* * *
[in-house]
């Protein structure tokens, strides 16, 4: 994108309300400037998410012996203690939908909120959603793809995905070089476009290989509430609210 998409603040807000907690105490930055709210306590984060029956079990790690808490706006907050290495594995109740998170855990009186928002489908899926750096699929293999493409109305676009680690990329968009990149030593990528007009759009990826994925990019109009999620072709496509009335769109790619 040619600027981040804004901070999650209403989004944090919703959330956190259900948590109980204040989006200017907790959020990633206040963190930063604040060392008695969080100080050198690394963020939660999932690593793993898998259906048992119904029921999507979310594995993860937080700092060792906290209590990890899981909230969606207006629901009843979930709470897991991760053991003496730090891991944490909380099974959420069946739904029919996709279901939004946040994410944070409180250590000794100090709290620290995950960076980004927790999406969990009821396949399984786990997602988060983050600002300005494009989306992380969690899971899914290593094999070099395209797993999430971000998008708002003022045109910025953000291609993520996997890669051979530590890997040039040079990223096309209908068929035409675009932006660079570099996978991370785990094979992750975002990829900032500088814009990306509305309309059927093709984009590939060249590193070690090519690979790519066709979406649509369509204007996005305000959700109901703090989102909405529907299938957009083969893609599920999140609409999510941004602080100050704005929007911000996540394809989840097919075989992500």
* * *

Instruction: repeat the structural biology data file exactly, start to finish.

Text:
[in-house]
């Protein structure tokens, strides 16, 4: 994108309300400037998410012996203690939908909120959603793809995905070089476009290989509430609210 998409603040807000907690105490930055709210306590984060029956079990790690808490706006907050290495594995109740998170855990009186928002489908899926750096699929293999493409109305676009680690990329968009990149030593990528007009759009990826994925990019109009999620072709496509009335769109790619 040619600027981040804004901070999650209403989004944090919703959330956190259900948590109980204040989006200017907790959020990633206040963190930063604040060392008695969080100080050198690394963020939660999932690593793993898998259906048992119904029921999507979310594995993860937080700092060792906290209590990890899981909230969606207006629901009843979930709470897991991760053991003496730090891991944490909380099974959420069946739904029919996709279901939004946040994410944070409180250590000794100090709290620290995950960076980004927790999406969990009821396949399984786990997602988060983050600002300005494009989306992380969690899971899914290593094999070099395209797993999430971000998008708002003022045109910025953000291609993520996997890669051979530590890997040039040079990223096309209908068929035409675009932006660079570099996978991370785990094979992750975002990829900032500088814009990306509305309309059927093709984009590939060249590193070690090519690979790519066709979406649509369509204007996005305000959700109901703090989102909405529907299938957009083969893609599920999140609409999510941004602080100050704005929007911000996540394809989840097919075989992500």